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Journeys : MNJ Aug Sep 2011
The idea of r iding 1930s bikes in the long-distance Paris-Brest- Par is event has certainly raised a few eyebrows, the immediate thought being that we’ll sit astride something akin to a penny farthing. It is with some relief that friends have learned that the bikes are recognisable, w ith a double triangle frame, slender chain drive, skinny tyres and narrow curling handlebars. For us, the challenge has been in coming to grips with the sheer mass of a bicycle constructed almost entirely of steel. During the Tour de France of 1931 Oppy noticed that the top professionals used bikes of custom manufacture in preference to the standard regulation machines. For the 1931 PBP, Oppy’s manager Bruce Small commissioned a new bicycle from a Parisienne builder, made of the lightest Reynolds tubing and finished with the best of new fittings and special lightweight tyres. In his autobiography, Oppy notes with some satisfaction the new machine’s responsiveness in compar ison to his standard bike. Given the ability to time travel, I’m sure that Gavin, Craig and I would also opt for a fitted machine of the lightest specification, in order to line up at the PBP start with the best of 1930s equipment. Instead, in order to understand a little of Oppy’s effort, we w ill loosely replicate his specification based around components we have managed to scrounge, salvage and rebuild. As a result, each of our own bikes has its own identifiable character and quirks. Although visibly dinged, Craig’s ‘Cressy’ is a fine example of Henr y Whatley’s workmanship from the late 20s to the early 30s, featuring smooth, carefully executed details. H .W. is stamped clearly into the underside of the frame, signifying that the bike was constructed by Henry in his shop and motor garage, first established in 1905 and still standing in the main road of Cressy. Of the trio it is the most modern in its geometry, and rides beautifully despite evidence of a chequered histor y. My Malvern Star is as elegant in its details, but blunt and functional in overall character. The frame is marked with a very roughly scratched ‘V ’, and I interpret this to mean ‘made in Victoria’, as the first Tasmanian Malvern Star agency did not open in Hobart until 1930 and this frame must date from the 20s. Long in the wheelbase, and with relaxed geometr y, this bike is a classic road racer suited to the demands of the rough back lanes frequented by bike races. Gavin’s Aero is more of a mystery. Its frame lugs are clearly pre- war, but the tubing is heavier in gauge than the other two. At odds with the robust main triangle is a pair of ver y slender seat stays and overall the frame weighs in somewhere between the other two. It compliments Gav’s strength, and w ith ver y time-scarred black paint and hand-lettering it looks wonderful out on the road. To avoid metal fatigue problems we have fitted new handlebars of a shape similar to or iginal, and laced new spokes and rims into the wheels. On trial rides the bikes have run a treat – only minor adjustments to braking were required before heading to France. How did they go? Check www.750m.com.au and our blog at www.ract.com.au Of spokes and chains and handlebars, of triangles and rims Scott Dickson describes his team’s vintage PBP bikes Life on the move August / September 2011 23 To apply call RACT on 13 27 22, drop into your local branch or visit www.ract.com.au Terms and conditions, including fees & charges apply. Full details of this offer are available on application. B&E Ltd. ABN 32 087 652 088 AFS licence No. 236870 RACT has partnered with Tasmanian financial institution B&E Personal Banking to deliver you a great home loan deal. As an RACT member you will pay no application fee on any B&E home loan, saving you up to $650! So let RACT and B&E help you get a home loan that really rewards you... let’s get together. Home loans that really reward you Home Loan application fee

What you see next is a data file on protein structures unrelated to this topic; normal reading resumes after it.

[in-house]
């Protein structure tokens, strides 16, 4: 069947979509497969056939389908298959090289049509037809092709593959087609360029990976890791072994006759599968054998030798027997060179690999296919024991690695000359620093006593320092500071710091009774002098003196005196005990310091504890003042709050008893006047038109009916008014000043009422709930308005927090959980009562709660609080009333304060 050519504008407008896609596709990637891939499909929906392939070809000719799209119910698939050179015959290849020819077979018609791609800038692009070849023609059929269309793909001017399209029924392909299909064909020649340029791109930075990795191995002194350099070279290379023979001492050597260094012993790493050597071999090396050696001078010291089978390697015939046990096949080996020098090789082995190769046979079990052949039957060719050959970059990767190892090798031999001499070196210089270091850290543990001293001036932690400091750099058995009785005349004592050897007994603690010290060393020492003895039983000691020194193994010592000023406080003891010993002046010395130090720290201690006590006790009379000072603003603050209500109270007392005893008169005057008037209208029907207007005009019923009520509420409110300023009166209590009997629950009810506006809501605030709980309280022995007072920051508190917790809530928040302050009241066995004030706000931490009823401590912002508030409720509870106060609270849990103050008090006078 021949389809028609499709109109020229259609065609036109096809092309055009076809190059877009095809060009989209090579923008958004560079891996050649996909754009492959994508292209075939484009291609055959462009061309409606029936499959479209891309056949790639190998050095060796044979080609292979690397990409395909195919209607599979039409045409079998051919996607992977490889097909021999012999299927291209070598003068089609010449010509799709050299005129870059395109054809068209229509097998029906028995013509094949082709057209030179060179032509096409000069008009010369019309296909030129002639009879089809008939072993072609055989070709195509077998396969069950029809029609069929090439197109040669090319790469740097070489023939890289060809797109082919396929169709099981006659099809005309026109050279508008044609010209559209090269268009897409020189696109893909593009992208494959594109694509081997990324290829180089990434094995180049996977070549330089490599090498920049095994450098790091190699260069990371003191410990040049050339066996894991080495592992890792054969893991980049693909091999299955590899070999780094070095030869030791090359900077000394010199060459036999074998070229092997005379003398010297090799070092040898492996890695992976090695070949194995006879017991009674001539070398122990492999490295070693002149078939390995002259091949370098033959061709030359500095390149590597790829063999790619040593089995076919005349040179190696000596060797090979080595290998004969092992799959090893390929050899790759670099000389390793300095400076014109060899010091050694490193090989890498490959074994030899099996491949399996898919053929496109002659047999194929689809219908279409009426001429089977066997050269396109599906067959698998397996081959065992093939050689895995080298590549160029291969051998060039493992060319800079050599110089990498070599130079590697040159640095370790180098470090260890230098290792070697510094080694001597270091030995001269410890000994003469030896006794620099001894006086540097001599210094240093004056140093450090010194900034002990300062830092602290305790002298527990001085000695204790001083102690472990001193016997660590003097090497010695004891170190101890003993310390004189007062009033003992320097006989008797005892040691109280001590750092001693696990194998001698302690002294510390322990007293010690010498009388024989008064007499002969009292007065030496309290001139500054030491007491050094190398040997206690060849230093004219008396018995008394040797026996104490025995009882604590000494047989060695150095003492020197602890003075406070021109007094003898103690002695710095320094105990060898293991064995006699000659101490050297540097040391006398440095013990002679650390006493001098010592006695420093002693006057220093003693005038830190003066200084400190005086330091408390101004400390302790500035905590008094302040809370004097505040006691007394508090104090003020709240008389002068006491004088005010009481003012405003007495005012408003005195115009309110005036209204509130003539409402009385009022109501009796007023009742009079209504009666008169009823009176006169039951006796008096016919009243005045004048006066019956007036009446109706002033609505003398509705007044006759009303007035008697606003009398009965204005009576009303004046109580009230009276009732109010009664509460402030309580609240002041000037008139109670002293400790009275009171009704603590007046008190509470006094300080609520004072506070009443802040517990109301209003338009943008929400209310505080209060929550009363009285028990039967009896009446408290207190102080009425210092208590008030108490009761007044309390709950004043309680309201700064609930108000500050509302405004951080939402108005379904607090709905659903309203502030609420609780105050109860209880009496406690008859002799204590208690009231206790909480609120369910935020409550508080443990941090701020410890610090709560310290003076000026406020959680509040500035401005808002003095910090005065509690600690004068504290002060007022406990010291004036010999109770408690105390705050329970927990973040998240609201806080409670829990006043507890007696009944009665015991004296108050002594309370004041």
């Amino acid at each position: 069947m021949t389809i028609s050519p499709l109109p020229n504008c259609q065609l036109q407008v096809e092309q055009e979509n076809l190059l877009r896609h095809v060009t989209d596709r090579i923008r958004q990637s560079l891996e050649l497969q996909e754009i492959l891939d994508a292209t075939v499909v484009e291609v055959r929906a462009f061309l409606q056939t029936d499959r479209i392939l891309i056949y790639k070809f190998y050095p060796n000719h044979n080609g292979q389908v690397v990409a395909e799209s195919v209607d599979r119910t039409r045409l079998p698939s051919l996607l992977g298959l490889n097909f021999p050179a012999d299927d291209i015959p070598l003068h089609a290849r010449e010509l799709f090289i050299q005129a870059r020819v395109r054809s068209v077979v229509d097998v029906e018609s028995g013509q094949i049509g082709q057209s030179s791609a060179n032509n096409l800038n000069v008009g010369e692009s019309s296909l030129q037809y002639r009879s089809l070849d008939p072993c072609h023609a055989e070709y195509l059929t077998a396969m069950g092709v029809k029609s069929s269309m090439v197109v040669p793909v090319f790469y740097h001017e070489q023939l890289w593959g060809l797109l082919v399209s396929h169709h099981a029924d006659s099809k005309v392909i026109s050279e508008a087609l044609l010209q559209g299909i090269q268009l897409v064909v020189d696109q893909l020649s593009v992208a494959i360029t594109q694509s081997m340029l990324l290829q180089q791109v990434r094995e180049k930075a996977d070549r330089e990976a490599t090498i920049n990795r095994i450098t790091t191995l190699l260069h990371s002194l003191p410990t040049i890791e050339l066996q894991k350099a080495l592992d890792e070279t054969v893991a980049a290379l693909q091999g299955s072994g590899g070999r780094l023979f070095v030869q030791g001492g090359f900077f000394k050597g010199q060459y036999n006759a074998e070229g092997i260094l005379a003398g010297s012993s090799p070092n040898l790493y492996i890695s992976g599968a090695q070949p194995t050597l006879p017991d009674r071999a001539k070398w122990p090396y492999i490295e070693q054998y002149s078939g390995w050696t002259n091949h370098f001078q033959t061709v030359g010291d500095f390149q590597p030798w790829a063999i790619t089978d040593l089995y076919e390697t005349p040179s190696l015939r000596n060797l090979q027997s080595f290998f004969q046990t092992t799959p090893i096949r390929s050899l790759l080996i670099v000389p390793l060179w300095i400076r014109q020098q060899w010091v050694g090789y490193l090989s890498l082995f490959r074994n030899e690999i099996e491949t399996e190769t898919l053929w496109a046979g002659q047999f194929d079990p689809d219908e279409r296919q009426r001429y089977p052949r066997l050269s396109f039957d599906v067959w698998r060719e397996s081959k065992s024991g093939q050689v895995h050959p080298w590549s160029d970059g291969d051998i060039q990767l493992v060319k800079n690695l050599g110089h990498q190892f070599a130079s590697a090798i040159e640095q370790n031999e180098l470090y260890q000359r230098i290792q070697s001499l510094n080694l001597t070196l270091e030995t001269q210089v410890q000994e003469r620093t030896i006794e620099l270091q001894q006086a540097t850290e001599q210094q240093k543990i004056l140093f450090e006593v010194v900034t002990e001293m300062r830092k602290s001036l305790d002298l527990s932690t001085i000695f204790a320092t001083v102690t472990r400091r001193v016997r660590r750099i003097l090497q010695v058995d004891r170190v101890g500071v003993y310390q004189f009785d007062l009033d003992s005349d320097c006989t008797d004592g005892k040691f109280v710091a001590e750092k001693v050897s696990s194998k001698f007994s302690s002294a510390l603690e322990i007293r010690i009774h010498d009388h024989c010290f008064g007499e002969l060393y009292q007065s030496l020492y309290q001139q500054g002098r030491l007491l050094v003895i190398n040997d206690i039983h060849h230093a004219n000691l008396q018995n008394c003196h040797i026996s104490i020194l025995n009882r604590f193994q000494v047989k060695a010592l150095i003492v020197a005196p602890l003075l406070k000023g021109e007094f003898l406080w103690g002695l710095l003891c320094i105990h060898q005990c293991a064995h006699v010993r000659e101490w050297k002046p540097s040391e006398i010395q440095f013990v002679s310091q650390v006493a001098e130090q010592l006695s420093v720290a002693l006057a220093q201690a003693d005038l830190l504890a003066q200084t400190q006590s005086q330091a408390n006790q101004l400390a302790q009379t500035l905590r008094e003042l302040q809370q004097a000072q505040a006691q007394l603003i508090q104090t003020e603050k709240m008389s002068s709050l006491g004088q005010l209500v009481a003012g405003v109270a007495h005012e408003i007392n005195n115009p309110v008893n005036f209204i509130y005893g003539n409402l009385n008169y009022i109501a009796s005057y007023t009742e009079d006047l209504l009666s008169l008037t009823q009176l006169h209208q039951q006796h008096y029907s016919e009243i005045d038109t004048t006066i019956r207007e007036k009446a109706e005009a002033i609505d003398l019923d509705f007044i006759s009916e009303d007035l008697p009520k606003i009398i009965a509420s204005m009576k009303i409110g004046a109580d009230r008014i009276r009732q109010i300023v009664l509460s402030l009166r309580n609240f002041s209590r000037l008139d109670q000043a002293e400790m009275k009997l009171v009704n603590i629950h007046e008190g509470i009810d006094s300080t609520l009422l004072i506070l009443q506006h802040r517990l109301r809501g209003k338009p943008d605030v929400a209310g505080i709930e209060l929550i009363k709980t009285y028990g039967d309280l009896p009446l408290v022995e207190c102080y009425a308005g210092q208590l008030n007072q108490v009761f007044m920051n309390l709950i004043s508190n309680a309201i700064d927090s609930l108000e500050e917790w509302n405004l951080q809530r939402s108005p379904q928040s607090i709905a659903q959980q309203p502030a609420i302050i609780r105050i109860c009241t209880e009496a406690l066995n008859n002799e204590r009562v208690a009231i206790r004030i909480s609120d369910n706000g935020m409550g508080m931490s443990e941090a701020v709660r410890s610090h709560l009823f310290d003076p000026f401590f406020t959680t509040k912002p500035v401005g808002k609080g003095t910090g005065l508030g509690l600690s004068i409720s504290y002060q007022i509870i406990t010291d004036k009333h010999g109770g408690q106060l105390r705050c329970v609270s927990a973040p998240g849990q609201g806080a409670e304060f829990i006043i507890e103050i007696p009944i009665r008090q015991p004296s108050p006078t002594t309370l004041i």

Jun Jul 2011
Oct Nov 2011